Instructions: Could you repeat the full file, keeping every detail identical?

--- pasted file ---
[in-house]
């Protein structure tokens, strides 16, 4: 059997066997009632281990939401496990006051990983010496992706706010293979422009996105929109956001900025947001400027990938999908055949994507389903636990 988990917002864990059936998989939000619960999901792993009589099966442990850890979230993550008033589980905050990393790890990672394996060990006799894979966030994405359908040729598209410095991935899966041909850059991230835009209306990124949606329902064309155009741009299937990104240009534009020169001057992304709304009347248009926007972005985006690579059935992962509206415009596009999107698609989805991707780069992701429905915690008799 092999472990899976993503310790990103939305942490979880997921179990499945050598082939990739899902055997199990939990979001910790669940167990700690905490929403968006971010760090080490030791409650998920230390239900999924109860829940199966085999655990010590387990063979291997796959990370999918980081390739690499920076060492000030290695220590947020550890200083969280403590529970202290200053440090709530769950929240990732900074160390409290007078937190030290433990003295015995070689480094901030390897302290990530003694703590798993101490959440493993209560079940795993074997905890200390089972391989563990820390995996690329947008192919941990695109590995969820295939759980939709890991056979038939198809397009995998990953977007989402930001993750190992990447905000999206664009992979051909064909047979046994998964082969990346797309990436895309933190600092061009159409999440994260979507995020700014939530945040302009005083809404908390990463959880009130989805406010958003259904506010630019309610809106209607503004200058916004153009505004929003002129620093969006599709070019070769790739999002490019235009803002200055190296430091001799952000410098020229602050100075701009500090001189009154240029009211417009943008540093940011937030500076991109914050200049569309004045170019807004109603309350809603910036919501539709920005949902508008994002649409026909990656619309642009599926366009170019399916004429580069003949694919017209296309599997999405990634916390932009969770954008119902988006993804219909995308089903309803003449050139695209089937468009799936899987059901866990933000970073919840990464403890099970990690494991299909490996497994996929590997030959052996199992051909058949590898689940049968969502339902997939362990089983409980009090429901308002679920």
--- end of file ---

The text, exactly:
[in-house]
């Protein structure tokens, strides 16, 4: 059997066997009632281990939401496990006051990983010496992706706010293979422009996105929109956001900025947001400027990938999908055949994507389903636990 988990917002864990059936998989939000619960999901792993009589099966442990850890979230993550008033589980905050990393790890990672394996060990006799894979966030994405359908040729598209410095991935899966041909850059991230835009209306990124949606329902064309155009741009299937990104240009534009020169001057992304709304009347248009926007972005985006690579059935992962509206415009596009999107698609989805991707780069992701429905915690008799 092999472990899976993503310790990103939305942490979880997921179990499945050598082939990739899902055997199990939990979001910790669940167990700690905490929403968006971010760090080490030791409650998920230390239900999924109860829940199966085999655990010590387990063979291997796959990370999918980081390739690499920076060492000030290695220590947020550890200083969280403590529970202290200053440090709530769950929240990732900074160390409290007078937190030290433990003295015995070689480094901030390897302290990530003694703590798993101490959440493993209560079940795993074997905890200390089972391989563990820390995996690329947008192919941990695109590995969820295939759980939709890991056979038939198809397009995998990953977007989402930001993750190992990447905000999206664009992979051909064909047979046994998964082969990346797309990436895309933190600092061009159409999440994260979507995020700014939530945040302009005083809404908390990463959880009130989805406010958003259904506010630019309610809106209607503004200058916004153009505004929003002129620093969006599709070019070769790739999002490019235009803002200055190296430091001799952000410098020229602050100075701009500090001189009154240029009211417009943008540093940011937030500076991109914050200049569309004045170019807004109603309350809603910036919501539709920005949902508008994002649409026909990656619309642009599926366009170019399916004429580069003949694919017209296309599997999405990634916390932009969770954008119902988006993804219909995308089903309803003449050139695209089937468009799936899987059901866990933000970073919840990464403890099970990690494991299909490996497994996929590997030959052996199992051909058949590898689940049968969502339902997939362990089983409980009090429901308002679920």